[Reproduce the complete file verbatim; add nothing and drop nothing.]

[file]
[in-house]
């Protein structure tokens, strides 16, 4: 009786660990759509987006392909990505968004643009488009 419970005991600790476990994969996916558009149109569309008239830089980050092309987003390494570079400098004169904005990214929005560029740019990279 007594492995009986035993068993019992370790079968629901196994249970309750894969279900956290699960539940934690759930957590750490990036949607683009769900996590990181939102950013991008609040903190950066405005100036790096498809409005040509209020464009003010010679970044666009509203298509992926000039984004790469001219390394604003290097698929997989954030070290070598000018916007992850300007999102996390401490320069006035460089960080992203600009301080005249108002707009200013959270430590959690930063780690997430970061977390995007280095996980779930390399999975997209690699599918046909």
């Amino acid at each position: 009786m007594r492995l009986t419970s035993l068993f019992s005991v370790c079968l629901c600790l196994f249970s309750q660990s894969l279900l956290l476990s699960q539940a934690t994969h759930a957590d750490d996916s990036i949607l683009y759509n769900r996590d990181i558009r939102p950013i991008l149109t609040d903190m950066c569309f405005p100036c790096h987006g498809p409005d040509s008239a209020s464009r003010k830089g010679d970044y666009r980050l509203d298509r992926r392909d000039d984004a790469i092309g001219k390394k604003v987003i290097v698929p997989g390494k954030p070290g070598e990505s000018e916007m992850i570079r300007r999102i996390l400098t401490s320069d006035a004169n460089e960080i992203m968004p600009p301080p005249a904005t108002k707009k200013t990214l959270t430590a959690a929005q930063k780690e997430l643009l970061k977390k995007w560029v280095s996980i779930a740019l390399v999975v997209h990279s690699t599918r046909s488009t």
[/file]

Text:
[in-house]
């Protein structure tokens, strides 16, 4: 009786660990759509987006392909990505968004643009488009 419970005991600790476990994969996916558009149109569309008239830089980050092309987003390494570079400098004169904005990214929005560029740019990279 007594492995009986035993068993019992370790079968629901196994249970309750894969279900956290699960539940934690759930957590750490990036949607683009769900996590990181939102950013991008609040903190950066405005100036790096498809409005040509209020464009003010010679970044666009509203298509992926000039984004790469001219390394604003290097698929997989954030070290070598000018916007992850300007999102996390401490320069006035460089960080992203600009301080005249108002707009200013959270430590959690930063780690997430970061977390995007280095996980779930390399999975997209690699599918046909």
């Amino acid at each position: 009786m007594r492995l009986t419970s035993l068993f019992s005991v370790c079968l629901c600790l196994f249970s309750q660990s894969l279900l956290l476990s699960q539940a934690t994969h759930a957590d750490d996916s990036i949607l683009y759509n769900r996590d990181i558009r939102p950013i991008l149109t609040d903190m950066c569309f405005p100036c790096h987006g498809p409005d040509s008239a209020s464009r003010k830089g010679d970044y666009r980050l509203d298509r992926r392909d000039d984004a790469i092309g001219k390394k604003v987003i290097v698929p997989g390494k954030p070290g070598e990505s000018e916007m992850i570079r300007r999102i996390l400098t401490s320069d006035a004169n460089e960080i992203m968004p600009p301080p005249a904005t108002k707009k200013t990214l959270t430590a959690a929005q930063k780690e997430l643009l970061k977390k995007w560029v280095s996980i779930a740019l390399v999975v997209h990279s690699t599918r046909s488009t």